Mechfield, Mech of Duty, Mecho 4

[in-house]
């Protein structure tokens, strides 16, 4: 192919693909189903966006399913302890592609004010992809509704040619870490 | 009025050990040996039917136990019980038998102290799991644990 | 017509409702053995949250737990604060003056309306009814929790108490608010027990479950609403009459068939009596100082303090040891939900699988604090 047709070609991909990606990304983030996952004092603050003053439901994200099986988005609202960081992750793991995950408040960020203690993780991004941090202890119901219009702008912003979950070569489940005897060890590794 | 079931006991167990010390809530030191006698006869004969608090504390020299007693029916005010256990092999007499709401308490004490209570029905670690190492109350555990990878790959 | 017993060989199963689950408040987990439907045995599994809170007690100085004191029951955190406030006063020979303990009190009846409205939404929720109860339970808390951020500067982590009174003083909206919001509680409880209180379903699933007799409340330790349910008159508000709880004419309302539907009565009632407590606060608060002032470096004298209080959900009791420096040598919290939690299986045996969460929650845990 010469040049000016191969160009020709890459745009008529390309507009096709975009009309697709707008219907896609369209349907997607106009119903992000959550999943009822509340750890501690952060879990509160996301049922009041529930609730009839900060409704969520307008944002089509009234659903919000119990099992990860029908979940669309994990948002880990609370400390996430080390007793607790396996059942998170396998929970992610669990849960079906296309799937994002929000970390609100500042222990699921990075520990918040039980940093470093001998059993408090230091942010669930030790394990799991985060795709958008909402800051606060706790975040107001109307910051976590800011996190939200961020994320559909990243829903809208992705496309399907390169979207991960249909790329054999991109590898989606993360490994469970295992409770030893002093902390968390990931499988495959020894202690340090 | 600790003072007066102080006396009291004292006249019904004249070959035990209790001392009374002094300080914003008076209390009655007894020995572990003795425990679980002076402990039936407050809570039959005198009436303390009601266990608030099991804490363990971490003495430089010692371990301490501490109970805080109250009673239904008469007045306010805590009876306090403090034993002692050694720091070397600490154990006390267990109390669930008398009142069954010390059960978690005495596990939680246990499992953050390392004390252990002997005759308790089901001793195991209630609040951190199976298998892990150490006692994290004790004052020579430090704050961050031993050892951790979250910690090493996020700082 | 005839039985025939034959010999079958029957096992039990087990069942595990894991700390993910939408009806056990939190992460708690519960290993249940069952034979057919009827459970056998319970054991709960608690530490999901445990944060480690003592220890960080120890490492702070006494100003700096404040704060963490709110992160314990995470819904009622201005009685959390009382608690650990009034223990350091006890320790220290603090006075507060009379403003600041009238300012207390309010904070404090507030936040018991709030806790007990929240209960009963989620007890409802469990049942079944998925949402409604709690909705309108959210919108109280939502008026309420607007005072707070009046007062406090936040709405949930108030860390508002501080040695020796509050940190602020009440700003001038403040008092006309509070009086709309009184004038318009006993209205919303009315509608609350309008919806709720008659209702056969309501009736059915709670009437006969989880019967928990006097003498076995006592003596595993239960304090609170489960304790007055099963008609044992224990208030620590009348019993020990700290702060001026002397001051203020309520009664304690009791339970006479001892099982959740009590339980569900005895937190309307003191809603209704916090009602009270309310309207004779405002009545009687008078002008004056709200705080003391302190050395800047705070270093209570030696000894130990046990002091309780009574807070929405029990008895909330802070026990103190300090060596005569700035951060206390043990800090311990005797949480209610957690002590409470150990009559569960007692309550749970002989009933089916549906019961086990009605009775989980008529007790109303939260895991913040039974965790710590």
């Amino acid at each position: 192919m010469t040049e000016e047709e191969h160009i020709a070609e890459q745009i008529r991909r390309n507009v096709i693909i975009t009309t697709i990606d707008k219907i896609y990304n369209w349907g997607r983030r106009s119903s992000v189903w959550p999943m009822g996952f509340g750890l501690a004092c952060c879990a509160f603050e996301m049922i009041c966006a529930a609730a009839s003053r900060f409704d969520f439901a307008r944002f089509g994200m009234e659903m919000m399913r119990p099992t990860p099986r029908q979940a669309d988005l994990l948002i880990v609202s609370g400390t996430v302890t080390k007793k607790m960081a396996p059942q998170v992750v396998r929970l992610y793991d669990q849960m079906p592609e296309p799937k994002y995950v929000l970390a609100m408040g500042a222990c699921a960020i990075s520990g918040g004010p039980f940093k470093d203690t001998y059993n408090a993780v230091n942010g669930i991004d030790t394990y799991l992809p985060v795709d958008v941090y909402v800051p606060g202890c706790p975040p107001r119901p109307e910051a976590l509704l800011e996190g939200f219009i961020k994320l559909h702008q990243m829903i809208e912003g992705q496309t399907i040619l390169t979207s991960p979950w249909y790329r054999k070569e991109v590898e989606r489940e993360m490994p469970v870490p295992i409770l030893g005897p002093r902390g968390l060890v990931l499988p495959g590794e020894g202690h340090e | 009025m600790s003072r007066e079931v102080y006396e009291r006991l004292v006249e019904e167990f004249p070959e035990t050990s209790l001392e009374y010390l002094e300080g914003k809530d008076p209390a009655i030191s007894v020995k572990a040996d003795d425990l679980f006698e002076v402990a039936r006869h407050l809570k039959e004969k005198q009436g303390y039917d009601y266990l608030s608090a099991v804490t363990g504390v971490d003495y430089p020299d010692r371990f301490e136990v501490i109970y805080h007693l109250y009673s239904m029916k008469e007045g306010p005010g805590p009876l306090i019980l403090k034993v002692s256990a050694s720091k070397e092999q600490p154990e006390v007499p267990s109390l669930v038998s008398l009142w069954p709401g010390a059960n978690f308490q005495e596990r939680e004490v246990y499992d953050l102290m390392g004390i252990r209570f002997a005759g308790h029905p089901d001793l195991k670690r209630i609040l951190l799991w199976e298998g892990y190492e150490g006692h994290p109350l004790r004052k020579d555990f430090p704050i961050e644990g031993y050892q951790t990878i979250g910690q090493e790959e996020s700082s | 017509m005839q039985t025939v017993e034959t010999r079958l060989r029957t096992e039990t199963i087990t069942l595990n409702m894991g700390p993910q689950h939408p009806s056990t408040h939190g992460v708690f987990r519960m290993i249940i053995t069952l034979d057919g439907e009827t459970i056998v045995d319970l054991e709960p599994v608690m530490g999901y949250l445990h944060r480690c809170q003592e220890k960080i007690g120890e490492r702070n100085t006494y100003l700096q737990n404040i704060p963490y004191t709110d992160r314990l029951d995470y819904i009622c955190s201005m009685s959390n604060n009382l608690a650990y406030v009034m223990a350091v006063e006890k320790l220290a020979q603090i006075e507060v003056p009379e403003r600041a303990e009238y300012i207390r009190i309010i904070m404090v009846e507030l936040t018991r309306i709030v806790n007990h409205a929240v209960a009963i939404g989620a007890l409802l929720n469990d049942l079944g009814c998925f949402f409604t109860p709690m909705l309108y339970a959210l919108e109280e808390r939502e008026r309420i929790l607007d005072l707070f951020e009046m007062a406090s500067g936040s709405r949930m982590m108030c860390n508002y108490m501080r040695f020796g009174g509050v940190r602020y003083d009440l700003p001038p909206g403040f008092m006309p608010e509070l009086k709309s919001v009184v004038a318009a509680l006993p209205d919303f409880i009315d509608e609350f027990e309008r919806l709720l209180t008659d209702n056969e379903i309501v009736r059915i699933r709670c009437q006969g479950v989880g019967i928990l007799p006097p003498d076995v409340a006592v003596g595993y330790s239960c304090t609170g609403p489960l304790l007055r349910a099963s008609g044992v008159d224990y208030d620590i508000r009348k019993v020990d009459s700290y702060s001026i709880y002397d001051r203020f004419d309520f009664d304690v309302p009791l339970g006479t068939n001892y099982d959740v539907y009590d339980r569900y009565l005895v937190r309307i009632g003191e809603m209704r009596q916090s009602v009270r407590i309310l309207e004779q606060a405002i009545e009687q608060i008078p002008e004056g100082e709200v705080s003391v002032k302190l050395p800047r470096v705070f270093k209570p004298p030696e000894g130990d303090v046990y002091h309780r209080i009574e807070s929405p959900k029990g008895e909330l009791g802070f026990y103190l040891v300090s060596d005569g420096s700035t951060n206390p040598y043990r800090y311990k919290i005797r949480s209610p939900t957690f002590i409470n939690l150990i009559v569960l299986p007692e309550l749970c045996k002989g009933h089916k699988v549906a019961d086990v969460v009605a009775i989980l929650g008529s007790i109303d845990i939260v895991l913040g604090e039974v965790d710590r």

In a thread titled, “What Hawken Isn't – is that okay?” user Temper Wolf described the game thusly: “Hawken is a First Person Shooter set in the future where every person is a robot. Understand that me stating that “every person is a robot” this is not how the game lore is written; or how the art is handled; or how the menu looks; or how the website looks; but it is the result we are given when we actually play game.” Wolf compared the game to Battlefield, Modern Warfare, Tribes and Team Fortress 2. The lack of customization plus relatively quick nature of fights gave Wolf the sense of a modern FPS as opposed to a war vehicle sim. Wolf isn't the only one that sees Hawken as too simple. Forum member Sueco created a poll asking, “Are mechs customizable enough?” Sixty-one point seventy-six of voters chose “No.” This is the first closed beta so it's possible things will change, but for now, Wolf's assessment is correct; mechs are far less customizable than you may expect coming from MechWarrior or Armored Core. However, while they were disappointed, I was impressed. Hawken fits snugly between the super-simple Zone of the Enders and incredibly deep MechWarrior Online, especially once you actually get into combat. This may not be a bad thing for action gamers, it's just a different approach to Mech combat. You can't just rush forward onto the field of battle and expect to survive. Yes, your mech may be limited in what it can carry. You can't, for example, arm a heavy chassis with a sniper rifle. You can't tweak engine settings to manage speed. But you still have items to use, heat to manage, and thrusters to help you dash around the battlefield. It's simple without being lazy, customizable without being intimidating, and most important, you still feel like the pilot of a big hunk of badass metal. The game is, as Adhesive themselves describe it, a “mech-based first-person shooter.” It's not a sim, it's not a tool for garage tinkering, it's a shooter that takes place inside of a mech cockpit. For that reason, Hawken scratches a good itch, and I'm just starting to build up my KDR. You can sign up for a chance to participate in the beta as well, just be prepared to get blown up before you start dishing out your own punishment.